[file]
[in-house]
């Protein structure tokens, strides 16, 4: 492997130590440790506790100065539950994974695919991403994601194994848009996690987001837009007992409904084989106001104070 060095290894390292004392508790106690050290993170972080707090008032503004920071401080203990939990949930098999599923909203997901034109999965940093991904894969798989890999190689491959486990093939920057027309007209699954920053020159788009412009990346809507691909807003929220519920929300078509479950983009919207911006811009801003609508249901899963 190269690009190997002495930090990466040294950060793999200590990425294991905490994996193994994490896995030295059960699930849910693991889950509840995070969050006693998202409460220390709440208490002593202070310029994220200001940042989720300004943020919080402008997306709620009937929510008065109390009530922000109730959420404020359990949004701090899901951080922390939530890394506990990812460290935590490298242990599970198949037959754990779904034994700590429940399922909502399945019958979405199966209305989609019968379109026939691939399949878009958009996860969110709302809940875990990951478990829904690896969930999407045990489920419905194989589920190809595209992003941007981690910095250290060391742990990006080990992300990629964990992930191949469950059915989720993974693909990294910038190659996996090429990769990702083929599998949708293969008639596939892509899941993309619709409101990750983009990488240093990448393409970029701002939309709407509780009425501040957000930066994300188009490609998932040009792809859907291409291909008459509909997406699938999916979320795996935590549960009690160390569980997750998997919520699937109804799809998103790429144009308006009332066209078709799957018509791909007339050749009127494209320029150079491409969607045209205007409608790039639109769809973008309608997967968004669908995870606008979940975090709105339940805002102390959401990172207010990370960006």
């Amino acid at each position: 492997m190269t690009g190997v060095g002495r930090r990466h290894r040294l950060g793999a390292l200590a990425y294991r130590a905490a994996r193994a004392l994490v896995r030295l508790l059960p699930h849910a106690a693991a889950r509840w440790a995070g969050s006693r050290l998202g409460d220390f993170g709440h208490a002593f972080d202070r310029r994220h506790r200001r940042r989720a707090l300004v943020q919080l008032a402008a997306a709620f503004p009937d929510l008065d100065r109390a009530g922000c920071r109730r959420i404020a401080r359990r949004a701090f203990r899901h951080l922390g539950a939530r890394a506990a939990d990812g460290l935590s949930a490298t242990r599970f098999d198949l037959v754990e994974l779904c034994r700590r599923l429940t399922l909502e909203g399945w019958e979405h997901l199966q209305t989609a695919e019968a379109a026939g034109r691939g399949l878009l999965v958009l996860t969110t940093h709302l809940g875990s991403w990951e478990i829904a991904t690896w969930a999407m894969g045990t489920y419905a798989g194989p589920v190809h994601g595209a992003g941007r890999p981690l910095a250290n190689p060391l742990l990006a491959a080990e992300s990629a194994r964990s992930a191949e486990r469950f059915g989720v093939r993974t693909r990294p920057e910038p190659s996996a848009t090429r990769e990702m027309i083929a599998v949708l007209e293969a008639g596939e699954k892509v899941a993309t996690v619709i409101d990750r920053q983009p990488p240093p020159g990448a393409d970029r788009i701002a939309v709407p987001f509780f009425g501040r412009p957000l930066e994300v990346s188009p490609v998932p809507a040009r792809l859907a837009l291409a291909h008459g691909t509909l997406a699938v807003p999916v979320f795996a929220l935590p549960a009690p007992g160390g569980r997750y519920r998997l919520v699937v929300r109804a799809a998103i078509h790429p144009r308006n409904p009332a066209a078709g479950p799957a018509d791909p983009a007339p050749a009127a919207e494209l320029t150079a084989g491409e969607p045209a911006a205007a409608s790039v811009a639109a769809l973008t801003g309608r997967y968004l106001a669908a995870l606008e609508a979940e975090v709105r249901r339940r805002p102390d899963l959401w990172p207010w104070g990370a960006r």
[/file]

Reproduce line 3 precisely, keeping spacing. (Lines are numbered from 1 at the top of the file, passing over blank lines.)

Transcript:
């Amino acid at each position: 492997m190269t690009g190997v060095g002495r930090r990466h290894r040294l950060g793999a390292l200590a990425y294991r130590a905490a994996r193994a004392l994490v896995r030295l508790l059960p699930h849910a106690a693991a889950r509840w440790a995070g969050s006693r050290l998202g409460d220390f993170g709440h208490a002593f972080d202070r310029r994220h506790r200001r940042r989720a707090l300004v943020q919080l008032a402008a997306a709620f503004p009937d929510l008065d100065r109390a009530g922000c920071r109730r959420i404020a401080r359990r949004a701090f203990r899901h951080l922390g539950a939530r890394a506990a939990d990812g460290l935590s949930a490298t242990r599970f098999d198949l037959v754990e994974l779904c034994r700590r599923l429940t399922l909502e909203g399945w019958e979405h997901l199966q209305t989609a695919e019968a379109a026939g034109r691939g399949l878009l999965v958009l996860t969110t940093h709302l809940g875990s991403w990951e478990i829904a991904t690896w969930a999407m894969g045990t489920y419905a798989g194989p589920v190809h994601g595209a992003g941007r890999p981690l910095a250290n190689p060391l742990l990006a491959a080990e992300s990629a194994r964990s992930a191949e486990r469950f059915g989720v093939r993974t693909r990294p920057e910038p190659s996996a848009t090429r990769e990702m027309i083929a599998v949708l007209e293969a008639g596939e699954k892509v899941a993309t996690v619709i409101d990750r920053q983009p990488p240093p020159g990448a393409d970029r788009i701002a939309v709407p987001f509780f009425g501040r412009p957000l930066e994300v990346s188009p490609v998932p809507a040009r792809l859907a837009l291409a291909h008459g691909t509909l997406a699938v807003p999916v979320f795996a929220l935590p549960a009690p007992g160390g569980r997750y519920r998997l919520v699937v929300r109804a799809a998103i078509h790429p144009r308006n409904p009332a066209a078709g479950p799957a018509d791909p983009a007339p050749a009127a919207e494209l320029t150079a084989g491409e969607p045209a911006a205007a409608s790039v811009a639109a769809l973008t801003g309608r997967y968004l106001a669908a995870l606008e609508a979940e975090v709105r249901r339940r805002p102390d899963l959401w990172p207010w104070g990370a960006r």